History Of American Motors Corporation
History of American Motors Corporation, American Motors Corporation AMC was a small company that had to try to compete with the big Three corporations (Ford, Chrysler, and General Motors). They had a much smaller budget and less resources. Thus they were basically a smaller fish in the much bigger Lake.
AMC was result of a merger between Nash-Kelvinator Corporation and Hudson Motor Car Company on May 1st, 1954. This was the largest corporate merger the US had ever seen at that time, with the deal being worth close to $200 million dollars. The longer-term plan was to consolidate Nash, Hudson, Studebaker, and Packard brands into one single company. The major reasons for the merger was to combine resources to tackle the Big Three on the American market. By 1957, the Nash and Hudson brands became phase out and replaced by other brands called Rambler and Metropolitan.
Prosperity – 1957-1964
In 1957, Roy Abernethy was named to be the Vice President of sales for AMC. Under his guidance sales began to rise and Rambler was the third most popular vehicle in the US, only behind Ford and Chevy. Abernethy became the CEO in 1962 and changed focus from selling compact and economy cars to larger cars where AMC could make more profits, such as the Ambassador models. This worked, as sales went from 18,647 in 1964 to 71,000 by 1966.
Financial Struggles – 1964-1966
Unfortunately, developing vehicles like the Ambassador were a huge cost for AMC. The company’s working capital (difference between current assets and current liabilities) began to fall, negatively impacting liquidity and short-term financial health. As a result, sales began to fall (AMC reported a 1966 loss of $4.2M on sales of $479M. In 1967 they reported a loss of over $12.6 million.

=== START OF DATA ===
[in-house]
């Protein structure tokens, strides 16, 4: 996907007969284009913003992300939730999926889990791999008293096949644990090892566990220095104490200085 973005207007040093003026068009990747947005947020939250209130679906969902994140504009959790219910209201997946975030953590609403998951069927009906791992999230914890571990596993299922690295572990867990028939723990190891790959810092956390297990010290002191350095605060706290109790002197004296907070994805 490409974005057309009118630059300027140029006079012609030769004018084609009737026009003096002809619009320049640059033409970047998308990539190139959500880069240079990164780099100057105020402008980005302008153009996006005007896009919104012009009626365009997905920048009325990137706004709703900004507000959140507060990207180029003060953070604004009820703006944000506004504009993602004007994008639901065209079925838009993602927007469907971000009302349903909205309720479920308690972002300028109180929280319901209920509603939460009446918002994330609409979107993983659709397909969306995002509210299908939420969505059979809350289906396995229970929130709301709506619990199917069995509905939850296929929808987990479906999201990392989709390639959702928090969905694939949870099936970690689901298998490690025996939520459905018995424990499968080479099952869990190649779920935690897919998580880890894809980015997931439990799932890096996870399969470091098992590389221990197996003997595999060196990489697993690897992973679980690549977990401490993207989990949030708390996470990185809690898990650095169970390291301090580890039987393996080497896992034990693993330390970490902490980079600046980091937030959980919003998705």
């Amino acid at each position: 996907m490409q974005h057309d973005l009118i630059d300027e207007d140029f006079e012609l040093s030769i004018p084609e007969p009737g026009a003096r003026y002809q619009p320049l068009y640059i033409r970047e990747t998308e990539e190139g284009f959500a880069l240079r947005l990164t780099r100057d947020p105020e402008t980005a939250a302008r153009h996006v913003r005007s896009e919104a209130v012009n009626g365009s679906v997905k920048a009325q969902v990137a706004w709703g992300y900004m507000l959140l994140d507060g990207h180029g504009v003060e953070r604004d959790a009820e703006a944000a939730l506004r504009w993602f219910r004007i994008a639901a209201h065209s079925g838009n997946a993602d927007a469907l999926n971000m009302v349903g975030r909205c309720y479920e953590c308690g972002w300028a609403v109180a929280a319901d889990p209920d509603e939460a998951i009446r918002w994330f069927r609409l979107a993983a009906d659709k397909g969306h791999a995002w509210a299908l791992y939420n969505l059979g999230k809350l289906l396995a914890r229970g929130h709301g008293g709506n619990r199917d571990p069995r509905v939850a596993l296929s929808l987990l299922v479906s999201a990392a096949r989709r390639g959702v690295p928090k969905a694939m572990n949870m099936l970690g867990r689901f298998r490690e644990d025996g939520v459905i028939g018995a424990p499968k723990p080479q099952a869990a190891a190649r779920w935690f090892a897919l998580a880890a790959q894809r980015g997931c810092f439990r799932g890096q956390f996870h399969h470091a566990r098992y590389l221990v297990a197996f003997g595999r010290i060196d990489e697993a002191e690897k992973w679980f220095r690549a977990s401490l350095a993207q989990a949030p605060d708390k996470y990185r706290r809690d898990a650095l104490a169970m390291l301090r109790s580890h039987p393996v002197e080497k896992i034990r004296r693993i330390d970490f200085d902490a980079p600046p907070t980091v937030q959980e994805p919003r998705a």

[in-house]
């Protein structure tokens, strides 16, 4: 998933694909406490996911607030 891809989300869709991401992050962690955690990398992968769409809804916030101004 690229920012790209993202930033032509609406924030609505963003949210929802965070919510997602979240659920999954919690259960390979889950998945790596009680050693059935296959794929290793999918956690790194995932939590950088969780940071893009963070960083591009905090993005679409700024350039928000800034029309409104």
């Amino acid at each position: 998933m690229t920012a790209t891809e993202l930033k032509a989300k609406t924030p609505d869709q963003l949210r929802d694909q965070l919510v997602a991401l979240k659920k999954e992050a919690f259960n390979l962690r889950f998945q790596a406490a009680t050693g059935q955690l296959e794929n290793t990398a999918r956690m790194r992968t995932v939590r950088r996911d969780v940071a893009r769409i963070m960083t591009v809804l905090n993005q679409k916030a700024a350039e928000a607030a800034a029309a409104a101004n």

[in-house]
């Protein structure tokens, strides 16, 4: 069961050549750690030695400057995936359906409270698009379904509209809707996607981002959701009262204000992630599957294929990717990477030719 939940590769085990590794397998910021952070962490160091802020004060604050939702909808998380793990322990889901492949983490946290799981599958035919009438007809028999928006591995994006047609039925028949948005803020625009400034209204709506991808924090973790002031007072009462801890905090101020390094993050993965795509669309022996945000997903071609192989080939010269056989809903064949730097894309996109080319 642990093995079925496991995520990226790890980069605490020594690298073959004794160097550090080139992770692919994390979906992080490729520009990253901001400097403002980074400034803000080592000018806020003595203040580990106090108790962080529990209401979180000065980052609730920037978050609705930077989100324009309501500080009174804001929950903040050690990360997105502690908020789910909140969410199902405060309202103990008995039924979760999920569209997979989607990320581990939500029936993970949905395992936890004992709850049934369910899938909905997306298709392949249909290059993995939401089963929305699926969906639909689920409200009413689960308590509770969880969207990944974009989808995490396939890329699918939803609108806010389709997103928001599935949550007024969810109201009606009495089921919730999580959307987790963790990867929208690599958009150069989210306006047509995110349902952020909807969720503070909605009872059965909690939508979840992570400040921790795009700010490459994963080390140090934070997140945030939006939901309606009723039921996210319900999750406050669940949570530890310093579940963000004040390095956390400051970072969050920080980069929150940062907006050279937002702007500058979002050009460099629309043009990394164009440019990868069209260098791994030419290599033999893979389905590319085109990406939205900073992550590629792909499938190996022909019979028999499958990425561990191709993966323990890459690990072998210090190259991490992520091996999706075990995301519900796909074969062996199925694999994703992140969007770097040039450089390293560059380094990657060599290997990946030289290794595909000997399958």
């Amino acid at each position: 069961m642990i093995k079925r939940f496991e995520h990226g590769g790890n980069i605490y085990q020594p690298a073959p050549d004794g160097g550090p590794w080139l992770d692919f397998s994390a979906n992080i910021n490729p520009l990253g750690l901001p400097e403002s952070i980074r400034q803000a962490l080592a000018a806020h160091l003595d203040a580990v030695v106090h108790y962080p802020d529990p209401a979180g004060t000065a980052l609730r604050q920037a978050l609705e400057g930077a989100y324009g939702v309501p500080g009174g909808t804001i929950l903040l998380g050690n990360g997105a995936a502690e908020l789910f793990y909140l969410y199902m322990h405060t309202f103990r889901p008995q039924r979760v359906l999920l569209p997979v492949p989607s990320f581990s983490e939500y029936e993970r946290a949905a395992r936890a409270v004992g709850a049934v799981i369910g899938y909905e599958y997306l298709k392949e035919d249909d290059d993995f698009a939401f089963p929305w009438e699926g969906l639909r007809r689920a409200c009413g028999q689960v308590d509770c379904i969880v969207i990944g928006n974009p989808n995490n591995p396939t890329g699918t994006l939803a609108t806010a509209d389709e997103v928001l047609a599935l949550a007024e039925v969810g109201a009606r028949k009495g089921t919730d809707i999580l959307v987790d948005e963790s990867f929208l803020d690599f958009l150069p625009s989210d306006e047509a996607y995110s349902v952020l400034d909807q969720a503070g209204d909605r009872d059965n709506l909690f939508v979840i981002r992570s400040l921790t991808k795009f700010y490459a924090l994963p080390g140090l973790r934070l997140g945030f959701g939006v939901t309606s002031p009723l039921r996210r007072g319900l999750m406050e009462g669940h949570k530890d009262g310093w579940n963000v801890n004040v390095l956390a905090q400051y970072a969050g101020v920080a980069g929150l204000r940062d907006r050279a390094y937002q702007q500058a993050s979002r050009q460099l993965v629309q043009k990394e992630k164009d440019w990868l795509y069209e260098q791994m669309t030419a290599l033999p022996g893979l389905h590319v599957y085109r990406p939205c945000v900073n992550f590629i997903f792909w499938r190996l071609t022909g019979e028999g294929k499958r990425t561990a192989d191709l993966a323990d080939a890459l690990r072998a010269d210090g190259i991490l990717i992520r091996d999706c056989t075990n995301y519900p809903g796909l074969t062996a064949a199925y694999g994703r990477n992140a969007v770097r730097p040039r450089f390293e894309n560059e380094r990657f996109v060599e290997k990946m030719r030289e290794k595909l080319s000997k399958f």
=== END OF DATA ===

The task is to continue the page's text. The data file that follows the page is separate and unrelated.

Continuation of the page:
After that rough period, the older executives like Abernethy resigned and younger ones moves in, cutting costs and prices and introducing more muscular vehicles (Javelin and AMX). In 1970, AMC bought out Jeep to add that to their existing line of cars, which was a significant move for their future. AMC moved back towards compact cars, releasing the Hornet platform (which included the Hornet, Gremlin, Spirit, and Concord).
They also released the Matador, Pacer, and the 4-wheel drive AMC Eagle. The first two had to be cut by the end of the 1970 due to financial difficulties and poor sales.
In the 1980, AMC partnered with the Renault brand from France to get more cash. Renault took a controlling interest (50% of outstanding shares). AMC produced Renault vehicles such as the Alliance and Encore, and AMC now focused solely on AWD cars.
Chrysler Steps In
In 1985, AMC had extra manufacturing capacity and Chrysler stepped in, entering a contract to produce Dodge Diplomats and Omnis, and Plymouth Furys and Horizons in AMC’s factories.
Renault would sell their ownership in AMC to Chrysler, and Chrysler purchased the rest of the shares on the New York Stock Exchange. All in all, the deal was worth $1.5B USD, and AMC became the Jeep-Eagle Division of Chrysler, fully merged into Chrysler by March 29, 1990. This was a good time to purchase AMC for Chrysler since AMC financials had been drastically improving and they actually had positive profits.
Chrysler Steps In
One of the major things that Chrysler and CEO Lee Iacocca really wanted from AMC was their ZJ Jeep Grand Cherokee. That ended up being a fantastic acquisition that is still making Chrysler a ton of money to this day. Chrysler also got a brand-new plant in Bramalea, Ontario, the AMC management talent, and the AMC dealer network out of the deal as well.
Story borrowed from: https://www.autocarsindustry.com/history-of-american-motors-corporation/